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Should You Migrate to OpenJDK after Oracle JDK Price Change?

4 min. read
By Laura Libeer

 TL;DR | Go Straight to the Oracle JDK Report

On January 23rd, Oracle shocked its users and partners by announcing their new pricing model for the Java standard edition (SE) license. The new Oracle Java SE Universal Subscription pricing is based on the customer’s total employee count. It starts at $15 per employee per month, marking a substantial price increase from their previous pricing model.

Java SE Universal Subscription

Java SE is a Java platform that provides a foundation to develop and deploy Java applications on desktops and servers. Oracle’s new Java SE Universal Subscription replaces the now legacy Java SE Subscription and Java SE Desktop Subscription. If you already own either of these subscriptions, you still receive all the original benefits. You can also still renew your subscription under the existing terms and metrics.

The Java SE Universal Subscription sets itself apart from its predecessors by allowing use across desktop, servers, and third-party clouds. It also offers customers triage support for their entire Java portfolio, including third-party libraries and runtimes.

Oracle JDK Price Explosion

Pricing for Oracle’s Java SE Universal Subscription starts at $15 per employee per month for customers with less than 1000 employees. The pricing goes down as the employee count goes up. You can find the full breakdown on Oracle’s price list. The number of employees includes not just those who use Java, but all employees, be they full-time, part-time, or temporary as well as contractors and consultants. The old licensing charged $2.50 a month per desktop user and $25 for each Java SE processor. For some users, the new pricing amounts to an explosive price increase.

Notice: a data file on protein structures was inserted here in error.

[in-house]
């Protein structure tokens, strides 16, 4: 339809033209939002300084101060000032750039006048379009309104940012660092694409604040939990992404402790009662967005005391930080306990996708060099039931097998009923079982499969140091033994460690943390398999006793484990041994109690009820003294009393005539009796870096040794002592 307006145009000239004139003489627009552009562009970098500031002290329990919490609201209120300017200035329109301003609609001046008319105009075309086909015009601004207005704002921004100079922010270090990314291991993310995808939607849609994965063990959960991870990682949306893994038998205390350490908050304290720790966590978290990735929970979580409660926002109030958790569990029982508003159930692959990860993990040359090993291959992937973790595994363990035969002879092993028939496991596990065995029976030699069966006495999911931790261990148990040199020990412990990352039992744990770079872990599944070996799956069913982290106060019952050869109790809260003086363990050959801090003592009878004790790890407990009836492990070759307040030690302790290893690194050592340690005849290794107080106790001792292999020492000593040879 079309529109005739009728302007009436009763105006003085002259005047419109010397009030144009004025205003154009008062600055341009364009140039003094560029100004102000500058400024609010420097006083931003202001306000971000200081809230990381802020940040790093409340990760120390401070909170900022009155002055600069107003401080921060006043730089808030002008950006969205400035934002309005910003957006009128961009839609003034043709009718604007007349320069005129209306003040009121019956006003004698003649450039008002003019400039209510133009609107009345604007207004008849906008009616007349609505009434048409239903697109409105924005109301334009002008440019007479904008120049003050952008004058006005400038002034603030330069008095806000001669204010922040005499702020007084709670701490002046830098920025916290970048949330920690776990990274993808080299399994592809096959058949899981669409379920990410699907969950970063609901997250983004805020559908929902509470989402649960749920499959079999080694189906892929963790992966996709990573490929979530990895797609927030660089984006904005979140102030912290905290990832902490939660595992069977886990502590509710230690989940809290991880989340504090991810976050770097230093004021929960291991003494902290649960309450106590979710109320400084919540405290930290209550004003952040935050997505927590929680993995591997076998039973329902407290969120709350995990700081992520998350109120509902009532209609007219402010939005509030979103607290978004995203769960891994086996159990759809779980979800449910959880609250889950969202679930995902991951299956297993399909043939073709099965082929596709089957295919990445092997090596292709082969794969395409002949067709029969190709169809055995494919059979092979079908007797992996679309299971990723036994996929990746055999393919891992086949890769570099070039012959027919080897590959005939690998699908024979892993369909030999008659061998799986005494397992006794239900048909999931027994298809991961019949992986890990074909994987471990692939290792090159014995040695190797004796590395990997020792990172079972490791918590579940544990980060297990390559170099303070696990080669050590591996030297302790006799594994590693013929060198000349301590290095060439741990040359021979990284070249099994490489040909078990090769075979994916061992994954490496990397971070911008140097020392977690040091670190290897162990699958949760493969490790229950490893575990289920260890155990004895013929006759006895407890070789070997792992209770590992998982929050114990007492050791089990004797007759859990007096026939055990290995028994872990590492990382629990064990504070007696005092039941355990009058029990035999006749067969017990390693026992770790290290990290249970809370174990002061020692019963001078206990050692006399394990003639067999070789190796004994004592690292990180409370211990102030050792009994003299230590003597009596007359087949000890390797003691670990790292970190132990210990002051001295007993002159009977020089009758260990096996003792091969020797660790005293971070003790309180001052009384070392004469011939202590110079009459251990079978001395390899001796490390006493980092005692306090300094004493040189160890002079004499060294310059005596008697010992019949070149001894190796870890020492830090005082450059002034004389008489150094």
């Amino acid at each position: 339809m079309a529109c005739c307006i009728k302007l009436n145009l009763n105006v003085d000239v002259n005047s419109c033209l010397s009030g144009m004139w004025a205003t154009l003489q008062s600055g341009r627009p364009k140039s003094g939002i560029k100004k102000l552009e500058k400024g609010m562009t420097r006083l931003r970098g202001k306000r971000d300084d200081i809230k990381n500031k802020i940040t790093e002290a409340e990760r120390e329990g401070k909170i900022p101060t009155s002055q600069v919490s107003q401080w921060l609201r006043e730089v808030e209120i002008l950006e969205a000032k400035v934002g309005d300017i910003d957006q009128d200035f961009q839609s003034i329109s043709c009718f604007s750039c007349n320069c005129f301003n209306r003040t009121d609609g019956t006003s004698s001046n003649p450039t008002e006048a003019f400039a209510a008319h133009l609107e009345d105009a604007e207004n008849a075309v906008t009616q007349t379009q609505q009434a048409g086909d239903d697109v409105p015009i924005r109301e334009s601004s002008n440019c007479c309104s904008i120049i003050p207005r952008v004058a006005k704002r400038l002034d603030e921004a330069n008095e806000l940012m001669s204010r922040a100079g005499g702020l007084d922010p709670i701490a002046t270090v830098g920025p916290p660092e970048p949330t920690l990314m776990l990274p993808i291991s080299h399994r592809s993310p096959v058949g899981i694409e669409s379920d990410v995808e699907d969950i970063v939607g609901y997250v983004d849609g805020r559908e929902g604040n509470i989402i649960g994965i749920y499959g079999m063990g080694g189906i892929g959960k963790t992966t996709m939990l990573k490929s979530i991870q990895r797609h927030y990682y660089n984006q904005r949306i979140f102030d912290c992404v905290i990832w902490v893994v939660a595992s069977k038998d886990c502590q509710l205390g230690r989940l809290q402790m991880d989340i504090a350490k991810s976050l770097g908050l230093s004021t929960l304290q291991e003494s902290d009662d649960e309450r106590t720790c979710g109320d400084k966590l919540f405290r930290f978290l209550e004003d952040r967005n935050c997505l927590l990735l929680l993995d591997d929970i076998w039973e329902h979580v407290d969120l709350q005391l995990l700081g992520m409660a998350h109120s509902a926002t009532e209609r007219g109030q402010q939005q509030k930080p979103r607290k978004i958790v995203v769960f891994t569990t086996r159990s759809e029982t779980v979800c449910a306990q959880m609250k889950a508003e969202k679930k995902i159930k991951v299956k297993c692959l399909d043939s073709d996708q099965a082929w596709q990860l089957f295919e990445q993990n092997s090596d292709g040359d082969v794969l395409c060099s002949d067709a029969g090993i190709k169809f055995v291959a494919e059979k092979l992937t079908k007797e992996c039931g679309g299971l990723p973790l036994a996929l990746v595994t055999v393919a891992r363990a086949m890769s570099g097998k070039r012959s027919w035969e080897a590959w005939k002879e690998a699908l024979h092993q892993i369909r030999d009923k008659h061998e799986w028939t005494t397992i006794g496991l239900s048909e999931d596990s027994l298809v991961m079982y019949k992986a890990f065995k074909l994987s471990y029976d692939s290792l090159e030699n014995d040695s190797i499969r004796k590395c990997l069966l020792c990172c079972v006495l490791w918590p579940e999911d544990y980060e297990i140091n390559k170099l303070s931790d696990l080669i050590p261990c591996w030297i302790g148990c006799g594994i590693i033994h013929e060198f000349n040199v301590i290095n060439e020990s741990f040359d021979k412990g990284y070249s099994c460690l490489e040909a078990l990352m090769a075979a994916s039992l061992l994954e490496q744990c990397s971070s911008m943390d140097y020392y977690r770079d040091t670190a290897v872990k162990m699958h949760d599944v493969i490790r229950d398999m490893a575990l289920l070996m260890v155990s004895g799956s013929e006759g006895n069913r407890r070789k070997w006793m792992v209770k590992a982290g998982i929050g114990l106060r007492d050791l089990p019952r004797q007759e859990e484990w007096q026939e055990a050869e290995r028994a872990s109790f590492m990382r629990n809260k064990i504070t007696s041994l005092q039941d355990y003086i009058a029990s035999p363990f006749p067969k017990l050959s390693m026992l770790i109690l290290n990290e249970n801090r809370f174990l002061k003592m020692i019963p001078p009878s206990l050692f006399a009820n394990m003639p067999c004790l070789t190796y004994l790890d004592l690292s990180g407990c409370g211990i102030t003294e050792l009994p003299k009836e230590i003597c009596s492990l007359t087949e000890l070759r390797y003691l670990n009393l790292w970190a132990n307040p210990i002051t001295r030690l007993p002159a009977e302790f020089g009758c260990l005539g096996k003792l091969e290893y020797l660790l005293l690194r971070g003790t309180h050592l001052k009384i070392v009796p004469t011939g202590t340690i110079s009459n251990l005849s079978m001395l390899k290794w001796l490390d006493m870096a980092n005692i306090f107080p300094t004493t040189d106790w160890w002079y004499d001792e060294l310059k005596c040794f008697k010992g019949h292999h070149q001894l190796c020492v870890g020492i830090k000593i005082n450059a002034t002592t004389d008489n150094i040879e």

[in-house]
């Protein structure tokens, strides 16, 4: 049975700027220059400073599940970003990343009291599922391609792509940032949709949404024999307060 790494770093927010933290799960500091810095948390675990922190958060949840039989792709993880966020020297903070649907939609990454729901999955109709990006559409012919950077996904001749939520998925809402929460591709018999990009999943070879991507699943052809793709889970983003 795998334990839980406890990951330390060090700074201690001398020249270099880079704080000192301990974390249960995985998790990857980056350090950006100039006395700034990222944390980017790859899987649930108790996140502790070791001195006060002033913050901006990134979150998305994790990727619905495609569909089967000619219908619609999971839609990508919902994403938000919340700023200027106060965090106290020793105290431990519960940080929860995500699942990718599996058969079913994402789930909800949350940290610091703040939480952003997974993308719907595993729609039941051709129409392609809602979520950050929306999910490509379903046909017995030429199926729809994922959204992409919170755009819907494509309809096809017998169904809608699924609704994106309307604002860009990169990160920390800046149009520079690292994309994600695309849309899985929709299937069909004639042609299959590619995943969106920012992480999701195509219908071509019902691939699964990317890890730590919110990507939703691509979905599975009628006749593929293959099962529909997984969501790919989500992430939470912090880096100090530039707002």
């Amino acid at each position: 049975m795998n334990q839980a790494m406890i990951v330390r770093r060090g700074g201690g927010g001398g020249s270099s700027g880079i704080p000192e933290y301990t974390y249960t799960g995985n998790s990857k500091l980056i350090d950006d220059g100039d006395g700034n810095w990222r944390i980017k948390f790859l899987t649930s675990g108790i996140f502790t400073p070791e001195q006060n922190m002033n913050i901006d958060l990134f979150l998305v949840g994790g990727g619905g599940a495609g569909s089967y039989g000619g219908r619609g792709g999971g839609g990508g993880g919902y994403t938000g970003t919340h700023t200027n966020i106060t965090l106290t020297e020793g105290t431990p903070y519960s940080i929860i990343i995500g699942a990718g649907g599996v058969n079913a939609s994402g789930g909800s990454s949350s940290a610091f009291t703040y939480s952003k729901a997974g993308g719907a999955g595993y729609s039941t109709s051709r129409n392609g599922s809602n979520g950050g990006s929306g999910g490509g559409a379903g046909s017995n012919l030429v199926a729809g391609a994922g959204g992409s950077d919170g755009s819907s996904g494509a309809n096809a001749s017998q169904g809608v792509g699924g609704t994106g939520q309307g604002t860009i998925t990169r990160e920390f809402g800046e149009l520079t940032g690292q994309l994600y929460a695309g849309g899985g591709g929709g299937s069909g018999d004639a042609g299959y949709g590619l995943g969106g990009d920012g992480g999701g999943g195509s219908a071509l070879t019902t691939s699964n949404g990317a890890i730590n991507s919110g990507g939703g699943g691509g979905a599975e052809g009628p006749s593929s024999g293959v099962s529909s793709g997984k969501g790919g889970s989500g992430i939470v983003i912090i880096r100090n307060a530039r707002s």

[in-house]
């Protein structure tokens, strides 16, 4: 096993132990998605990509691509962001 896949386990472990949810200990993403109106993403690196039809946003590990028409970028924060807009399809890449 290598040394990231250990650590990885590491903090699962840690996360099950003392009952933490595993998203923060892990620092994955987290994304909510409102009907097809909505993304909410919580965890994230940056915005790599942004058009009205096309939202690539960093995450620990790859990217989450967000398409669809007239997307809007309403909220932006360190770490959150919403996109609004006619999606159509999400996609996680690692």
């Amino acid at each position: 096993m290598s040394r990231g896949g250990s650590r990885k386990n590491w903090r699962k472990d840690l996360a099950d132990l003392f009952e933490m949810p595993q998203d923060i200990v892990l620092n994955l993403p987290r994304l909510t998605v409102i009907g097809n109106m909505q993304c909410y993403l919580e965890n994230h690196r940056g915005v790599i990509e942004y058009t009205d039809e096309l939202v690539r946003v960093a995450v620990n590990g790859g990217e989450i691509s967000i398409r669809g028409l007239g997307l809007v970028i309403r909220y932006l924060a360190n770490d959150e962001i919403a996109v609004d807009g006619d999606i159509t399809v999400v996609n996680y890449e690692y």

In a blog covering the price change, House of Brick, a Nebraska-based company providing technical and licensing services to Oracle clients, calculated the price change for 2 example scenarios. A medium-sized business with 250 employees, 20 Java desktop users, and 8 Java Installed Processors would see their price go from $3000 per year to $45,000 per year. This is an increase of 1400%. To CRN, Jeff Stonacek, principal architect at House of Brick, called the change “an obvious overstep”.

“Having to license your entire employee count is not reasonable because you could have 10,000 employees, maybe only 500 of them need Java, and maybe you only have a couple of servers for a couple of applications. But if you have to license for your entire employee count, that just doesn’t make sense.”

Jeff Stonacek, principal architect at House of Brick Technologies

What about OpenJDK?

Oracle’s announcement has many current and potential Java SE users turning their gaze toward OpenJDK. This open-source implementation of Java SE is accessible to anyone and, most importantly, completely free. There is also no real technical difference between the two, as the build process for Oracle JDK is based on that of OpenJDK. Of course, the open source option does not come with the long-term support and tools offered by Oracle’s subscription model, nor the direct access to regular performance, stability, and security updates.

In the end, it is up to every user to decide for themselves which offer is most advantageous and whether they want to do the migration. If you are looking to adopt OpenJDK, a simple Google search yields a number of OpenJDK download and migration guides to choose from. Some examples include this guide by Red Hat, this one by JSCAPE for Windows, and the guide that Redpill Linpro created in 2020 after Oracle ended free-of-charge updates for their Java Development Kit.

Start Your Oracle JDK Migration

The first step in migrating to OpenJDK will be to locate all Oracle JDK instances in your network. Our technical team has created a report to help you locate those installed on Windows or Linux. This way you have an actionable list of all installations that will still need to be switched over to OpenJDK.


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